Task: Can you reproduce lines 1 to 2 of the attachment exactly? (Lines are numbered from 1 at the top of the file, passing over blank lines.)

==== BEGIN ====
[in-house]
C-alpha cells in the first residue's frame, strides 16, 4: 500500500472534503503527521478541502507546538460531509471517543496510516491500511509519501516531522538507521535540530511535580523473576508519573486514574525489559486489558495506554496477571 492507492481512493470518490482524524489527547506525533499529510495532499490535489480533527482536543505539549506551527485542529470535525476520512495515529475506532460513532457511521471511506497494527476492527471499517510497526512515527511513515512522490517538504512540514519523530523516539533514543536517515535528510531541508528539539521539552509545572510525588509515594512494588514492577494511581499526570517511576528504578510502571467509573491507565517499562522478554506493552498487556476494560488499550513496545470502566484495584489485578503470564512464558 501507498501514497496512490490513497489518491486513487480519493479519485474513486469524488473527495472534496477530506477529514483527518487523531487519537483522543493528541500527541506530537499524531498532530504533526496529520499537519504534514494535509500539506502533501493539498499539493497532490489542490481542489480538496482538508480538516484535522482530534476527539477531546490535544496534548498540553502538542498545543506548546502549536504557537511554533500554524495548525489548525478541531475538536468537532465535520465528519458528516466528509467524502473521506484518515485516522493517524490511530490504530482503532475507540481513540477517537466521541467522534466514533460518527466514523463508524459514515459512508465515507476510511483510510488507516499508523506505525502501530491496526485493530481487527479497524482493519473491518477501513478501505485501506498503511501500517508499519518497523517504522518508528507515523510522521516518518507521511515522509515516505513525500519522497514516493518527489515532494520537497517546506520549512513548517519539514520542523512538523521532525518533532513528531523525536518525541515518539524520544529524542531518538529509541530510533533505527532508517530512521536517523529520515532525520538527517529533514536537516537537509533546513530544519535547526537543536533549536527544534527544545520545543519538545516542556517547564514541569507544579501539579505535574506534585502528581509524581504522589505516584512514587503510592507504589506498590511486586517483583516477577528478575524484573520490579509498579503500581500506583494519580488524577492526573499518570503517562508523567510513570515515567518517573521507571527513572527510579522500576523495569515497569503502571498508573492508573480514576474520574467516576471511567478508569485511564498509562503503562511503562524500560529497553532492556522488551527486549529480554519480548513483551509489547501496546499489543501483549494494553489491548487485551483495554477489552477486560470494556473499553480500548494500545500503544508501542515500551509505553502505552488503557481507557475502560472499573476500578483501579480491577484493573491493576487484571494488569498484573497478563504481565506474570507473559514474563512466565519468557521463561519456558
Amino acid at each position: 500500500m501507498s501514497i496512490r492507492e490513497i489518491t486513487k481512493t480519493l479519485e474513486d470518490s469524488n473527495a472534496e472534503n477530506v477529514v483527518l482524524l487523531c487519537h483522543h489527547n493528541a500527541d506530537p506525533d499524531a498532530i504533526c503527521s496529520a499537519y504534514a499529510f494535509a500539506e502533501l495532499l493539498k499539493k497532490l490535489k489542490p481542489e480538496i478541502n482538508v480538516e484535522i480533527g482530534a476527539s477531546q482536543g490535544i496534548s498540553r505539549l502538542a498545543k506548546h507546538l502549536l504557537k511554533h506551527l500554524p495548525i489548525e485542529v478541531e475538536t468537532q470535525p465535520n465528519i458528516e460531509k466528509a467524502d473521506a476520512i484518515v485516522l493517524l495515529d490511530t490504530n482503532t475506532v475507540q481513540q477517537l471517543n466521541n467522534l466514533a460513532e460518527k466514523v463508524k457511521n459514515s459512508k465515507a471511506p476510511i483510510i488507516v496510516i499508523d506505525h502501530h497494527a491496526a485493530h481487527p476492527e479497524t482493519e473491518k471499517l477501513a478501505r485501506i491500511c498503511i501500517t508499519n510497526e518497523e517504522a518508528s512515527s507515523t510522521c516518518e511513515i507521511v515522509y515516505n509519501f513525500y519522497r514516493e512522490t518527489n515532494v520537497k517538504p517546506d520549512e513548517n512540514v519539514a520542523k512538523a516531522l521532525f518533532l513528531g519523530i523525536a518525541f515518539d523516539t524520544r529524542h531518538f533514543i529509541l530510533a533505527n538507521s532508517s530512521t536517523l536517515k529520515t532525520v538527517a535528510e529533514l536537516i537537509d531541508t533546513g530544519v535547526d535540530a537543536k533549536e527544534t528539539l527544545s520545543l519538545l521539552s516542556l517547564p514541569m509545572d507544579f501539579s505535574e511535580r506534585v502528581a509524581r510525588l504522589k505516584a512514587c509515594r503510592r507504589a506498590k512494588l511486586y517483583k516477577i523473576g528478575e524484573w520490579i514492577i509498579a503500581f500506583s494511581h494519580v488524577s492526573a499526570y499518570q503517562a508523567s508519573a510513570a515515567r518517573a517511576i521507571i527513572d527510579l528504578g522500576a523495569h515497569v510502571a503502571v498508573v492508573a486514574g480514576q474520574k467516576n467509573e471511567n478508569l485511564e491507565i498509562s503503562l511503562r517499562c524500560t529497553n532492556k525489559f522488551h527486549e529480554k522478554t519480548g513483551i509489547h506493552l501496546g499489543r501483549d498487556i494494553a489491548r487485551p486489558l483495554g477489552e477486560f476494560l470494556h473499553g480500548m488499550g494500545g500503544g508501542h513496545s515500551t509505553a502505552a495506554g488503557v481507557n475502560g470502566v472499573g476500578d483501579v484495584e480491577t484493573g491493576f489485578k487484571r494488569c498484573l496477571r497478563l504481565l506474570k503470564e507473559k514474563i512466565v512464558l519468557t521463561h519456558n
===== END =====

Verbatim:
[in-house]
C-alpha cells in the first residue's frame, strides 16, 4: 500500500472534503503527521478541502507546538460531509471517543496510516491500511509519501516531522538507521535540530511535580523473576508519573486514574525489559486489558495506554496477571 492507492481512493470518490482524524489527547506525533499529510495532499490535489480533527482536543505539549506551527485542529470535525476520512495515529475506532460513532457511521471511506497494527476492527471499517510497526512515527511513515512522490517538504512540514519523530523516539533514543536517515535528510531541508528539539521539552509545572510525588509515594512494588514492577494511581499526570517511576528504578510502571467509573491507565517499562522478554506493552498487556476494560488499550513496545470502566484495584489485578503470564512464558 501507498501514497496512490490513497489518491486513487480519493479519485474513486469524488473527495472534496477530506477529514483527518487523531487519537483522543493528541500527541506530537499524531498532530504533526496529520499537519504534514494535509500539506502533501493539498499539493497532490489542490481542489480538496482538508480538516484535522482530534476527539477531546490535544496534548498540553502538542498545543506548546502549536504557537511554533500554524495548525489548525478541531475538536468537532465535520465528519458528516466528509467524502473521506484518515485516522493517524490511530490504530482503532475507540481513540477517537466521541467522534466514533460518527466514523463508524459514515459512508465515507476510511483510510488507516499508523506505525502501530491496526485493530481487527479497524482493519473491518477501513478501505485501506498503511501500517508499519518497523517504522518508528507515523510522521516518518507521511515522509515516505513525500519522497514516493518527489515532494520537497517546506520549512513548517519539514520542523512538523521532525518533532513528531523525536518525541515518539524520544529524542531518538529509541530510533533505527532508517530512521536517523529520515532525520538527517529533514536537516537537509533546513530544519535547526537543536533549536527544534527544545520545543519538545516542556517547564514541569507544579501539579505535574506534585502528581509524581504522589505516584512514587503510592507504589506498590511486586517483583516477577528478575524484573520490579509498579503500581500506583494519580488524577492526573499518570503517562508523567510513570515515567518517573521507571527513572527510579522500576523495569515497569503502571498508573492508573480514576474520574467516576471511567478508569485511564498509562503503562511503562524500560529497553532492556522488551527486549529480554519480548513483551509489547501496546499489543501483549494494553489491548487485551483495554477489552477486560470494556473499553480500548494500545500503544508501542515500551509505553502505552488503557481507557475502560472499573476500578483501579480491577484493573491493576487484571494488569498484573497478563504481565506474570507473559514474563512466565519468557521463561519456558